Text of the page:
Two storied institutions. One united heritage.

United Lutheran Seminary brings together two storied institutions of Lutheran Theological study with 346 years of combined heritage.

The thread of learning and training pastoral leaders goes back to Henry Melchior Muhlenburg, who founded the organized Lutheran presence in North America when he began the Pennsylvania Ministerium of the Lutheran Church in Philadelphia in 1748.

Muhlenberg had arrived in the colony of Pennsylvania in 1742, heeding the call to help form a new church in the colonies from a group of Lutherans in Pennsylvania who had been selecting lay preachers to lead them. Muhlenberg set up a synodical polity along German lines, and soon priests that he and his colleagues ordained were spreading through the colonies, bringing formal Lutheran training and organization to German immigrant communities throughout the colonies.

The Pennsylvania Ministerium was a member of the first country-wide synod of the Lutheran Church, the Evangelical Lutheran General Synod of the United States of North America, which was formed in 1820 and had among its first charges the establishment of a seminary. Samuel Simon Schmucker, a Lutheran priest and member of the synod began preparing students at his parsonage in New Market, VA, and eventually played a key role in the founding of the Gettysburg Theological Seminary in 1826. Schmucker was the first professor of this new seminary and taught eight students in the first class.

As time and scholarship progressed, many in the General Synod came to see the Gettysburg seminary as too innovative and accommodating of American culture rather than hewing to a strict Lutheran Confessional theology. In 1864, the Pennsylvania ministerium withdrew from the General Synod, and founded the Lutheran Theological Seminary at Philadelphia in a building on Franklin Square in downtown Philadelphia. In 1867, the Pennsylvania Ministerium helped form the General Council of the Evangelical Lutheran Church in North America, a body committed to retaining the conservative German roots of the Lutheran Faith. The seminary moved to its Mount Airy campus in 1889.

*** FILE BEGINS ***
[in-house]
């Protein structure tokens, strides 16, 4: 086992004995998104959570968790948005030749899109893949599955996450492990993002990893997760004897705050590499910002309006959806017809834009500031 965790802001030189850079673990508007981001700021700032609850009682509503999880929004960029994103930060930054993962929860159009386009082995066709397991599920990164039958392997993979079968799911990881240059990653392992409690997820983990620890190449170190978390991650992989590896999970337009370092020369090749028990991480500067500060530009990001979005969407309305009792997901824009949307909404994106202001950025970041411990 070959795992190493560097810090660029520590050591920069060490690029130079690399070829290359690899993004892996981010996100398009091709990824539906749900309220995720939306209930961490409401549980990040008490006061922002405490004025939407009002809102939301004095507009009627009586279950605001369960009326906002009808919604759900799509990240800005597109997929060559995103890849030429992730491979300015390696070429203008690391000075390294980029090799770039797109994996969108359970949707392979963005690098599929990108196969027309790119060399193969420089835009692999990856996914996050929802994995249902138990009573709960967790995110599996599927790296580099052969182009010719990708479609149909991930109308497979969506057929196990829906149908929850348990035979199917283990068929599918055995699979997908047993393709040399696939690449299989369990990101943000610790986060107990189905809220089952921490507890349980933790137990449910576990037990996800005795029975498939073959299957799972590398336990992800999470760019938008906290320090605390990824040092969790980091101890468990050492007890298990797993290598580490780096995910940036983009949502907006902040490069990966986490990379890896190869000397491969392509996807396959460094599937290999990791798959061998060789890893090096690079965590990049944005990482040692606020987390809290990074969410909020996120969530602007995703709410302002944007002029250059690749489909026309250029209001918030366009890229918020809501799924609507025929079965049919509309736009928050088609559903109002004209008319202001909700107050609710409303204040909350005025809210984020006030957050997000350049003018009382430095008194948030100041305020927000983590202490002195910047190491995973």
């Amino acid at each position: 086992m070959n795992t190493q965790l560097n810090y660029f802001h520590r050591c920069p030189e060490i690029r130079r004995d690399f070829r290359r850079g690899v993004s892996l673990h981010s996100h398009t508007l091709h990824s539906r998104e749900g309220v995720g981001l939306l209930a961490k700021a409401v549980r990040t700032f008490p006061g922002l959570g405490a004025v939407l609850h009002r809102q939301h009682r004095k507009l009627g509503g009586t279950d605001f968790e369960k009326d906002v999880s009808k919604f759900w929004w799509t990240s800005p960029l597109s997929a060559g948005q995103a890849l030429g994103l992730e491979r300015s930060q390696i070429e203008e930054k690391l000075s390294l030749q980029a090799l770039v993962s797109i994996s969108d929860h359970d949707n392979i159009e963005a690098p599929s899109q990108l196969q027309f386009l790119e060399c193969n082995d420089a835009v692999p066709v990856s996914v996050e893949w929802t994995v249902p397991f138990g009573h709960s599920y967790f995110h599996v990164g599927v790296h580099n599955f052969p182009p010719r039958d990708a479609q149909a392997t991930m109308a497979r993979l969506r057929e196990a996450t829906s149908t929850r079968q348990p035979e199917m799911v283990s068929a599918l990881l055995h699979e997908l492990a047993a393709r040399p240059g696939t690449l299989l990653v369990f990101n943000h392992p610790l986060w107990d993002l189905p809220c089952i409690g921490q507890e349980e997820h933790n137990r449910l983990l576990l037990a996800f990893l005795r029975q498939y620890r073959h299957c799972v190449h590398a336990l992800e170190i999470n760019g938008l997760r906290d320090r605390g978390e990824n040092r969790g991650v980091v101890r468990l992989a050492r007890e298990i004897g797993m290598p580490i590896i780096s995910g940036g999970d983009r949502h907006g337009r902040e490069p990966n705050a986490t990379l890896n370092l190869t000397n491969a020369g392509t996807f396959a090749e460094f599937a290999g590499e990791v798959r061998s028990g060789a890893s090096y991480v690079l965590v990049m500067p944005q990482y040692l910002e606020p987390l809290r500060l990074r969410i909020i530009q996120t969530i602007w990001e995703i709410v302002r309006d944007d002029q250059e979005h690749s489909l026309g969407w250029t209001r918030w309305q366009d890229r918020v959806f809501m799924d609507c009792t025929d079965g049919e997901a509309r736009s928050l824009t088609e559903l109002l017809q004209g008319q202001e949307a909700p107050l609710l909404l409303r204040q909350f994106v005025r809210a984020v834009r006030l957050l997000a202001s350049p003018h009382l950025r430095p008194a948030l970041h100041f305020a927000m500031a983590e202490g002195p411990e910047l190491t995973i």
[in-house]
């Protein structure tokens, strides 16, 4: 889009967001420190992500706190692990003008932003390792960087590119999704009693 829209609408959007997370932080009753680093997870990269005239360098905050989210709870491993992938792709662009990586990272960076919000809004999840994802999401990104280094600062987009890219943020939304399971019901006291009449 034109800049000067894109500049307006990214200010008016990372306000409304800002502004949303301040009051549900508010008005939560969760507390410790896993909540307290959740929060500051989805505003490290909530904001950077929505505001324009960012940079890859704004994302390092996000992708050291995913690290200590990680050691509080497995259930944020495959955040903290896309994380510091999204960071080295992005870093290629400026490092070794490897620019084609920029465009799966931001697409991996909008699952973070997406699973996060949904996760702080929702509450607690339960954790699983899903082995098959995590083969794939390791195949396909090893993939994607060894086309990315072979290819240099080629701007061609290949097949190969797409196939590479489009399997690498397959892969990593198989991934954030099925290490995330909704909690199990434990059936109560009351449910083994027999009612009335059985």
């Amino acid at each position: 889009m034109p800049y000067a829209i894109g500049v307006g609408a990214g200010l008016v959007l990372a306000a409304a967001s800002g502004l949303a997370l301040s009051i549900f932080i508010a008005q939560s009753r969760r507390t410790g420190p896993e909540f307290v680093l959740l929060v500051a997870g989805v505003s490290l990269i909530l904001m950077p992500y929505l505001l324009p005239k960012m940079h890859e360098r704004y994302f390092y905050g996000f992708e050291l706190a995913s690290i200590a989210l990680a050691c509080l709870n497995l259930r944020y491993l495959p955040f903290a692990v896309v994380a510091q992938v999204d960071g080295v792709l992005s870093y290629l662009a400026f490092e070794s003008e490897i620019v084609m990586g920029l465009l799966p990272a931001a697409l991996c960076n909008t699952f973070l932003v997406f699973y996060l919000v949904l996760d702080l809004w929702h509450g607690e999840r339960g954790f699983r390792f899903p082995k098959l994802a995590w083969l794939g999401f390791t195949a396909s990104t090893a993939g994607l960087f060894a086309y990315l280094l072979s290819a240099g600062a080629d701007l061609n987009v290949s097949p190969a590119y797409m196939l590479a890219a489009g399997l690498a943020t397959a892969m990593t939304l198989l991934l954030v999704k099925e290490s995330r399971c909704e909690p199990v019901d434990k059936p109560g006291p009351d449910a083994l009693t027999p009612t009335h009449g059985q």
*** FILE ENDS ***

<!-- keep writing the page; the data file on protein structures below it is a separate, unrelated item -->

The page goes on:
The two institutions maintained separate identities, with the Gettysburg institution accommodating new trends in Lutheran education, for more than 100 years after the Philadelphia Seminary was founded. The Gettysburg seminary was the first to establish programs in Christian education (1926), sociology and psychology (1942), and stewardship (1989). Gettysburg also was a leader in bringing the church to modern conceptions of justice for marginalized groups, admitting the first person of African descent to a Lutheran seminary, Daniel Alexander Payne, in 1835, granting tenure to the first woman professor at a Lutheran seminary, Bertha Paulssen in 1945, and granting a degree to Elizabeth Platz, the first woman to be ordained by an American Lutheran body in 1965. Rev. Platz was ordained in 1970.

The two institutions were reunited in a single synod with the creation of the Evangelical Lutheran Church in America from three predecessor synods in 1988.

The different environments of the seminaries’ locations are reflected in the institutions which they fostered on their campuses. The Urban Theological Institute in Philadelphia is committed to fostering knowledge in urban ministry, focusing on African-American theology, preaching and church history, while the Town and Country Church Institute is at Gettysburg.

The two institutions merged in 2017, exactly 500 years after the Protestant Reformation, to form United Lutheran Seminary.